BEIJING (Reuters) - China's rail minister has ordered a two-month safety check on railway operations and apologized for Saturday's deadly train crash that killed 39 people, state media reported on Tuesday.
It was the latest effort to assuage public anger after Internet users flooded websites and microblogs with comments following the crash in eastern China's Zhejiang province, the country's deadliest rail accident since 2008.
Even before the investigation into the cause of the crash was complete, Beijing on Sunday sacked three middle-level railway officials.
Subsequent efforts by the propaganda department to bar Chinese media from questioning official accounts of the accident fueled even more anger and suspicion.
The People's Daily quoted Sheng Guangzu, Minister of Railways, as saying a range of railway officials were directed to work on front-line operations during the next two months and to learn from the accident.
He said the safety campaign will extend through the end of September and will focus on high-speed rail and passenger trains, such as implementing maintenance standards and reinforcing checks on power connections to pre-empt outages.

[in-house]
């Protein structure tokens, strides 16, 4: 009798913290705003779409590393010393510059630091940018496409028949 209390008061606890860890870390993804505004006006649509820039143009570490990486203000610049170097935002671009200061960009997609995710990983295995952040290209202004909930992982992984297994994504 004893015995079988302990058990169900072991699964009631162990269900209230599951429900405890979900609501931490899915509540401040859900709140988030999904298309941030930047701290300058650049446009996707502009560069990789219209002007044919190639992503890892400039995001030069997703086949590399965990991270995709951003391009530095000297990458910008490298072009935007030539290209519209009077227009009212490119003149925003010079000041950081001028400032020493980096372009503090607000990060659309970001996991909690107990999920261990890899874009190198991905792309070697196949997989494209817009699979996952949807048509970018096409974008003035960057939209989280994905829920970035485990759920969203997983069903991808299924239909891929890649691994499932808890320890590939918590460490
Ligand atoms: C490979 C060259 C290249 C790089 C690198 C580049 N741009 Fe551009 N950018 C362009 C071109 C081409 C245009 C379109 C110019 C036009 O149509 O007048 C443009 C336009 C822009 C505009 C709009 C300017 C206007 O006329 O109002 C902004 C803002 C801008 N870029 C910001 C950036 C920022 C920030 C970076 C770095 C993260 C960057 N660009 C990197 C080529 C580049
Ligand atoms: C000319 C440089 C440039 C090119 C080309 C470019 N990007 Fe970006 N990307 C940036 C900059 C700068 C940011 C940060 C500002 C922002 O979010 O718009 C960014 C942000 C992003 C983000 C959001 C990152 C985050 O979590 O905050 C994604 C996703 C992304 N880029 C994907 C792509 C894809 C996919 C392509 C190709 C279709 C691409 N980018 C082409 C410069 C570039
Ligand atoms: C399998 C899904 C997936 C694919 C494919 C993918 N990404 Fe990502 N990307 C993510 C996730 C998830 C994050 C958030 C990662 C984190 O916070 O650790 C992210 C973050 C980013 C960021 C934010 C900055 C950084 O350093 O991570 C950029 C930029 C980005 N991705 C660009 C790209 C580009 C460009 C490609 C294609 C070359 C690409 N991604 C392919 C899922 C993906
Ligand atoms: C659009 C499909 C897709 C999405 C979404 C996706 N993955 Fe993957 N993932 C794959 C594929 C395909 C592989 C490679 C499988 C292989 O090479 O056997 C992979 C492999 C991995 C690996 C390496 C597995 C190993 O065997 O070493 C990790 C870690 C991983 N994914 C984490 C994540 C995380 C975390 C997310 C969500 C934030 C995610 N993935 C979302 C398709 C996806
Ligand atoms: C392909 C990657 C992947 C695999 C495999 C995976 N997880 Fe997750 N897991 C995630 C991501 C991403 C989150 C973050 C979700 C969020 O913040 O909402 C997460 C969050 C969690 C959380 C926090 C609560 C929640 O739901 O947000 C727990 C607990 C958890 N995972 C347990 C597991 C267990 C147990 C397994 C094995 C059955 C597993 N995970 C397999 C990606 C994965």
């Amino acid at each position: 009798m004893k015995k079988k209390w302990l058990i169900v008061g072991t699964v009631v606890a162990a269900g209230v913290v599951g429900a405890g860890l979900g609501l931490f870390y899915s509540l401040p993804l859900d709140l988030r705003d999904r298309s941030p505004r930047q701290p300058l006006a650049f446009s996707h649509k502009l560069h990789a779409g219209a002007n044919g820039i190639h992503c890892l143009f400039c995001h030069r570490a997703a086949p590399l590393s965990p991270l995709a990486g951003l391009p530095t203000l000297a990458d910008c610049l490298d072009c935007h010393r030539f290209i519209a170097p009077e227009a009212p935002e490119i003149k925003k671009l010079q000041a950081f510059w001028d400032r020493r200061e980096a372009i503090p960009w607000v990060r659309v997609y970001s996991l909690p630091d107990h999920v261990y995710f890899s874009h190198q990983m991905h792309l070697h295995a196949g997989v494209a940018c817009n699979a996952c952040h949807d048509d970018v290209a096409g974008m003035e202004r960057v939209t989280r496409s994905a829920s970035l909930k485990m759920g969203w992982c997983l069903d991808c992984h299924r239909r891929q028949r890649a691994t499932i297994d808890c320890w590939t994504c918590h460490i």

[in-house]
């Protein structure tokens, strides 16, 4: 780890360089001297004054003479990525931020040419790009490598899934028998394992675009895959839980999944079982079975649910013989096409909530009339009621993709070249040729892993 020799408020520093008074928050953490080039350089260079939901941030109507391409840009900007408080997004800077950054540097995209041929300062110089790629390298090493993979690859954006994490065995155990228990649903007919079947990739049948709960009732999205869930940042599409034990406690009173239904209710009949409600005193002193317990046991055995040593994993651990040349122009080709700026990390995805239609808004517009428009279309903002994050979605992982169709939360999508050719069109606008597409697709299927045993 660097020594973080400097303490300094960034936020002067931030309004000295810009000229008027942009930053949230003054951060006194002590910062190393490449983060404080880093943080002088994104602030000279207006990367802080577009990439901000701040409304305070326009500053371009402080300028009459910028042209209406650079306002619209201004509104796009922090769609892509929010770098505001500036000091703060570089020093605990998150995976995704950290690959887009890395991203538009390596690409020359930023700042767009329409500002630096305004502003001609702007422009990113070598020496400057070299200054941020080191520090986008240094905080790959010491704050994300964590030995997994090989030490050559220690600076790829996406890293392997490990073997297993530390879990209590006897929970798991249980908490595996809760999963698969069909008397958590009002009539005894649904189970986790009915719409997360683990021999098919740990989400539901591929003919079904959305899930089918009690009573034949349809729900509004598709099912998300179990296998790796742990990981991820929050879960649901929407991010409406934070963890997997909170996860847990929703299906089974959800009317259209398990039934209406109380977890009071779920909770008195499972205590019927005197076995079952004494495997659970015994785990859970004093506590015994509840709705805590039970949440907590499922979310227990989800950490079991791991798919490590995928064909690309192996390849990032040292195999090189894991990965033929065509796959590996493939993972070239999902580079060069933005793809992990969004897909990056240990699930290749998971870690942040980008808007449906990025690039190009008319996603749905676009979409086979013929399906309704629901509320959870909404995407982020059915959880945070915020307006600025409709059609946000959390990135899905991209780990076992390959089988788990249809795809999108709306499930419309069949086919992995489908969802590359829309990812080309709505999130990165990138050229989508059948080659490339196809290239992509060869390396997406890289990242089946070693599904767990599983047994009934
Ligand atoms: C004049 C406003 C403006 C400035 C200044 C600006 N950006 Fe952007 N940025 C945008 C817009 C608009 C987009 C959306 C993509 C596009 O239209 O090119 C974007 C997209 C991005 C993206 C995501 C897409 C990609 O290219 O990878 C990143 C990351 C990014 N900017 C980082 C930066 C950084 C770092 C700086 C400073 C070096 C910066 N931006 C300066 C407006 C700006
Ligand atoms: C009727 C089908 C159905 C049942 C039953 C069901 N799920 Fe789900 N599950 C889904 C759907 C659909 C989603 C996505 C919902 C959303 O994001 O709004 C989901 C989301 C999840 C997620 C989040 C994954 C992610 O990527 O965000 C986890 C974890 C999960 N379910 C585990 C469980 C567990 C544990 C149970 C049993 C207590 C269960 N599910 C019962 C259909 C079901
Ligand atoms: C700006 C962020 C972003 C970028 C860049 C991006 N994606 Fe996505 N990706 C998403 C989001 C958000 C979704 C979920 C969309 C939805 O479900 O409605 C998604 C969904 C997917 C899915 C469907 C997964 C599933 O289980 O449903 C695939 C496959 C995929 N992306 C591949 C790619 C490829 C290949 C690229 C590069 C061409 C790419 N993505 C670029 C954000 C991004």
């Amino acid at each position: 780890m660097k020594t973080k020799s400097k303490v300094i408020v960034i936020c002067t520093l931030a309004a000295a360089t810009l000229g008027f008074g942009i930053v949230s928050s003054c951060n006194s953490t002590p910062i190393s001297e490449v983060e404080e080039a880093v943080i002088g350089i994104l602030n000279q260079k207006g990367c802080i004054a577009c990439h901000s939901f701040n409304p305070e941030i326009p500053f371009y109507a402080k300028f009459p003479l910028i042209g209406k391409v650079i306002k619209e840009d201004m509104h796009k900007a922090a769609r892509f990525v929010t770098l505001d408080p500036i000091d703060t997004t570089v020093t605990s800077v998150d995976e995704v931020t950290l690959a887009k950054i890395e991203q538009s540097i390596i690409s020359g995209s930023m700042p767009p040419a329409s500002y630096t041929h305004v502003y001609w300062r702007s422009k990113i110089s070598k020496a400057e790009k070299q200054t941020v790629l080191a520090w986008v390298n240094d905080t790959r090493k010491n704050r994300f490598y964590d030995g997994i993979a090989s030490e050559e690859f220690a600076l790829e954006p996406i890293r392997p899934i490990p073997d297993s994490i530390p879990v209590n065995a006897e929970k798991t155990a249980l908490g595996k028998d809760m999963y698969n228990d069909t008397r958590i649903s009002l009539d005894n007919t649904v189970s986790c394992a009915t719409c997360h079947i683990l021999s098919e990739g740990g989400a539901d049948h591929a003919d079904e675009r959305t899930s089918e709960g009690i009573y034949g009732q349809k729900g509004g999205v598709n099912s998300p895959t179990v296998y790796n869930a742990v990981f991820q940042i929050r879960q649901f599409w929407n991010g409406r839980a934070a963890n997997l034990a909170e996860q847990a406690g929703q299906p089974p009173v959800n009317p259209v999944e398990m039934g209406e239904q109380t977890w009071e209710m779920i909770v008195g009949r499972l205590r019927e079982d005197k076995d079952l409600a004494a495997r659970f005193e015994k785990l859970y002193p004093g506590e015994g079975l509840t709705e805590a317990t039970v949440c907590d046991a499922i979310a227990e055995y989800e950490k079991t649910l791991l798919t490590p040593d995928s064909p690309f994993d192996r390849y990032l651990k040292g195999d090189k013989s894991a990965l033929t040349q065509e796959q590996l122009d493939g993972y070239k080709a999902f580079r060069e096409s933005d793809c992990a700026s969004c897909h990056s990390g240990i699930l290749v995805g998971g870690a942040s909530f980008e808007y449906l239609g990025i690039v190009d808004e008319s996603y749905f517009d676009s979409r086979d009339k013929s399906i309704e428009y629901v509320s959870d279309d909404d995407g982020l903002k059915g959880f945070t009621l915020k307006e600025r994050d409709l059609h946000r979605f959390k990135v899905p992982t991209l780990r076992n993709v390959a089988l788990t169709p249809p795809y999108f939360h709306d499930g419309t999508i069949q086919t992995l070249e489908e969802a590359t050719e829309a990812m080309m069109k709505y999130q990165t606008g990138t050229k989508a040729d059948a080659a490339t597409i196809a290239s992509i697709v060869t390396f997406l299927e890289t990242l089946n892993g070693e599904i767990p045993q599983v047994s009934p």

Special attention would also go to prevent accidents caused by flooding and inclement weather, the minister said.
The ministry is still investigating the cause of the accident. However, state media has said a bullet train hit another express that lost power following a lightning strike, adding that the power failure knocked out an electronic safety system designed to alert conductors about stalled locomotives on the line.
The accident has raised concerns about the safety of the country's high-profile and fast-growing rail network and threatens to undermine its plans to export high-speed train technology.
(Reporting by Chen Aizhu; Editing by Ken Wills and Jonathan Thatcher)